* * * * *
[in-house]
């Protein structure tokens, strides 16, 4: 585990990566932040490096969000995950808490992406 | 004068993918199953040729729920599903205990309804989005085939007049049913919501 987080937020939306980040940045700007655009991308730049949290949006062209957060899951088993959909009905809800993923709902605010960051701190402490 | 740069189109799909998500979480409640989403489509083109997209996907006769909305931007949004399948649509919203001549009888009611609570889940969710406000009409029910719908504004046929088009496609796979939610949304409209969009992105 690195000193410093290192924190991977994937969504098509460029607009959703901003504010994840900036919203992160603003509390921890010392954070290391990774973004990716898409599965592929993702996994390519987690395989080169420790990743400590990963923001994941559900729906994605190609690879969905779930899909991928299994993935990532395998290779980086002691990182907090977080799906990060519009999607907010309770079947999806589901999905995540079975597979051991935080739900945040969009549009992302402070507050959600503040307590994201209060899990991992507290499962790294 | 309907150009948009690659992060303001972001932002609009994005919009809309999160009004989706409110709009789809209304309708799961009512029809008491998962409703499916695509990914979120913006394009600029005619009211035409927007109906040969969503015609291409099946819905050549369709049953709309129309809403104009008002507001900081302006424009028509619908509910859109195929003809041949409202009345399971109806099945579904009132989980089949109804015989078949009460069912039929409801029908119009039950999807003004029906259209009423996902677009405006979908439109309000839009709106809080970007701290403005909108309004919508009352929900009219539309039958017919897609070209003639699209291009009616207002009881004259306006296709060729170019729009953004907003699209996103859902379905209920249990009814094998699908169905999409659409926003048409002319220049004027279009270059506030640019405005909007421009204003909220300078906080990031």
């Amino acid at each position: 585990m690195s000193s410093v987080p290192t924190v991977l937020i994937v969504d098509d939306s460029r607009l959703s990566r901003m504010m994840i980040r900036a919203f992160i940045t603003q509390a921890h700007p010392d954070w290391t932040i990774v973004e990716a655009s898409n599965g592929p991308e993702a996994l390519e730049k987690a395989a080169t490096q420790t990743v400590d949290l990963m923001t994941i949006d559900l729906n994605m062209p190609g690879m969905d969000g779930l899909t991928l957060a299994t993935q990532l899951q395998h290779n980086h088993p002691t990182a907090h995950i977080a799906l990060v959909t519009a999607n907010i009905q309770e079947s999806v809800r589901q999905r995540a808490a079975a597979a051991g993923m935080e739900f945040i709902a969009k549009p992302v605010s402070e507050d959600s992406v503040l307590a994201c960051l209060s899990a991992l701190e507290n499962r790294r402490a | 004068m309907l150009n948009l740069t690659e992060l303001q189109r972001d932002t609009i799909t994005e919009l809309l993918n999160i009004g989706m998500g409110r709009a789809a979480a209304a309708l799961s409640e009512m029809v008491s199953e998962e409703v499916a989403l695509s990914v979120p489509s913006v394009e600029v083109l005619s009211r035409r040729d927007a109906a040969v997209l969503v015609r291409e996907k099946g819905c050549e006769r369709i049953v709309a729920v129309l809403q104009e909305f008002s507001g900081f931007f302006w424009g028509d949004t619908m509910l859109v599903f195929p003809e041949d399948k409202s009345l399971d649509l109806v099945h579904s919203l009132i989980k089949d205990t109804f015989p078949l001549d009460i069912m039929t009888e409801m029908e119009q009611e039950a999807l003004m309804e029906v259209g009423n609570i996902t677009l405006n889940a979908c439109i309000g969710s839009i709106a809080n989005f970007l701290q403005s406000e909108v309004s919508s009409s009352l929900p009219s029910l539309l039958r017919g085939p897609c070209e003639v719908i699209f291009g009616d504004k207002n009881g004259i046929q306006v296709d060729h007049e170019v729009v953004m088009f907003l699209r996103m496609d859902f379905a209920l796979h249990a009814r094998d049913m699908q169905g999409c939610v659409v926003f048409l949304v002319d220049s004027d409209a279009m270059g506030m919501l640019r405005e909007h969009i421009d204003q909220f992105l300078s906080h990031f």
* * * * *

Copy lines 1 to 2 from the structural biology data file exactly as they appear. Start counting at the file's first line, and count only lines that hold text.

[in-house]
């Protein structure tokens, strides 16, 4: 585990990566932040490096969000995950808490992406 | 004068993918199953040729729920599903205990309804989005085939007049049913919501 987080937020939306980040940045700007655009991308730049949290949006062209957060899951088993959909009905809800993923709902605010960051701190402490 | 740069189109799909998500979480409640989403489509083109997209996907006769909305931007949004399948649509919203001549009888009611609570889940969710406000009409029910719908504004046929088009496609796979939610949304409209969009992105 690195000193410093290192924190991977994937969504098509460029607009959703901003504010994840900036919203992160603003509390921890010392954070290391990774973004990716898409599965592929993702996994390519987690395989080169420790990743400590990963923001994941559900729906994605190609690879969905779930899909991928299994993935990532395998290779980086002691990182907090977080799906990060519009999607907010309770079947999806589901999905995540079975597979051991935080739900945040969009549009992302402070507050959600503040307590994201209060899990991992507290499962790294 | 309907150009948009690659992060303001972001932002609009994005919009809309999160009004989706409110709009789809209304309708799961009512029809008491998962409703499916695509990914979120913006394009600029005619009211035409927007109906040969969503015609291409099946819905050549369709049953709309129309809403104009008002507001900081302006424009028509619908509910859109195929003809041949409202009345399971109806099945579904009132989980089949109804015989078949009460069912039929409801029908119009039950999807003004029906259209009423996902677009405006979908439109309000839009709106809080970007701290403005909108309004919508009352929900009219539309039958017919897609070209003639699209291009009616207002009881004259306006296709060729170019729009953004907003699209996103859902379905209920249990009814094998699908169905999409659409926003048409002319220049004027279009270059506030640019405005909007421009204003909220300078906080990031």